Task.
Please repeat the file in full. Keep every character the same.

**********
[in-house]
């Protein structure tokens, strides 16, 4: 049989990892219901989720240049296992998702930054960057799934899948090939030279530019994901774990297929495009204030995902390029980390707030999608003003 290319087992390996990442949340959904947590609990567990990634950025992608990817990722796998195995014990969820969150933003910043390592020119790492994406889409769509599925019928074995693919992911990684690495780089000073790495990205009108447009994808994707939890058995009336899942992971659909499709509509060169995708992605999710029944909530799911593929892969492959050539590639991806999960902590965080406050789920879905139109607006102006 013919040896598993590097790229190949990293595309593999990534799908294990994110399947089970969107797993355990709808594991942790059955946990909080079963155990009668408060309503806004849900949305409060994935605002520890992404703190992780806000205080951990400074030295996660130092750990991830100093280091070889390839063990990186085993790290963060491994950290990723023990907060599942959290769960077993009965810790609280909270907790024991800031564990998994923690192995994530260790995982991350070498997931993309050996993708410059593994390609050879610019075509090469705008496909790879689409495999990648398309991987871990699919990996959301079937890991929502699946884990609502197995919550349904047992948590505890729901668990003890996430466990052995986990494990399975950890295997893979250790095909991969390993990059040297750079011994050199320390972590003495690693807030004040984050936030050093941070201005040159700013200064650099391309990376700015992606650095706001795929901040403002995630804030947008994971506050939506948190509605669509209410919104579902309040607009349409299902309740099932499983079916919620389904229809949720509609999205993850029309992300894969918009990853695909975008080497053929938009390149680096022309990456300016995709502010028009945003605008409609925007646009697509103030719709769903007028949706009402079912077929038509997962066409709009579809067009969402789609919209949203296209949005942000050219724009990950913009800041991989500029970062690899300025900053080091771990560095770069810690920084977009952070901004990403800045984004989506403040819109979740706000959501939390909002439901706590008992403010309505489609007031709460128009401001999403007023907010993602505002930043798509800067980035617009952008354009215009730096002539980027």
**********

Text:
[in-house]
């Protein structure tokens, strides 16, 4: 049989990892219901989720240049296992998702930054960057799934899948090939030279530019994901774990297929495009204030995902390029980390707030999608003003 290319087992390996990442949340959904947590609990567990990634950025992608990817990722796998195995014990969820969150933003910043390592020119790492994406889409769509599925019928074995693919992911990684690495780089000073790495990205009108447009994808994707939890058995009336899942992971659909499709509509060169995708992605999710029944909530799911593929892969492959050539590639991806999960902590965080406050789920879905139109607006102006 013919040896598993590097790229190949990293595309593999990534799908294990994110399947089970969107797993355990709808594991942790059955946990909080079963155990009668408060309503806004849900949305409060994935605002520890992404703190992780806000205080951990400074030295996660130092750990991830100093280091070889390839063990990186085993790290963060491994950290990723023990907060599942959290769960077993009965810790609280909270907790024991800031564990998994923690192995994530260790995982991350070498997931993309050996993708410059593994390609050879610019075509090469705008496909790879689409495999990648398309991987871990699919990996959301079937890991929502699946884990609502197995919550349904047992948590505890729901668990003890996430466990052995986990494990399975950890295997893979250790095909991969390993990059040297750079011994050199320390972590003495690693807030004040984050936030050093941070201005040159700013200064650099391309990376700015992606650095706001795929901040403002995630804030947008994971506050939506948190509605669509209410919104579902309040607009349409299902309740099932499983079916919620389904229809949720509609999205993850029309992300894969918009990853695909975008080497053929938009390149680096022309990456300016995709502010028009945003605008409609925007646009697509103030719709769903007028949706009402079912077929038509997962066409709009579809067009969402789609919209949203296209949005942000050219724009990950913009800041991989500029970062690899300025900053080091771990560095770069810690920084977009952070901004990403800045984004989506403040819109979740706000959501939390909002439901706590008992403010309505489609007031709460128009401001999403007023907010993602505002930043798509800067980035617009952008354009215009730096002539980027």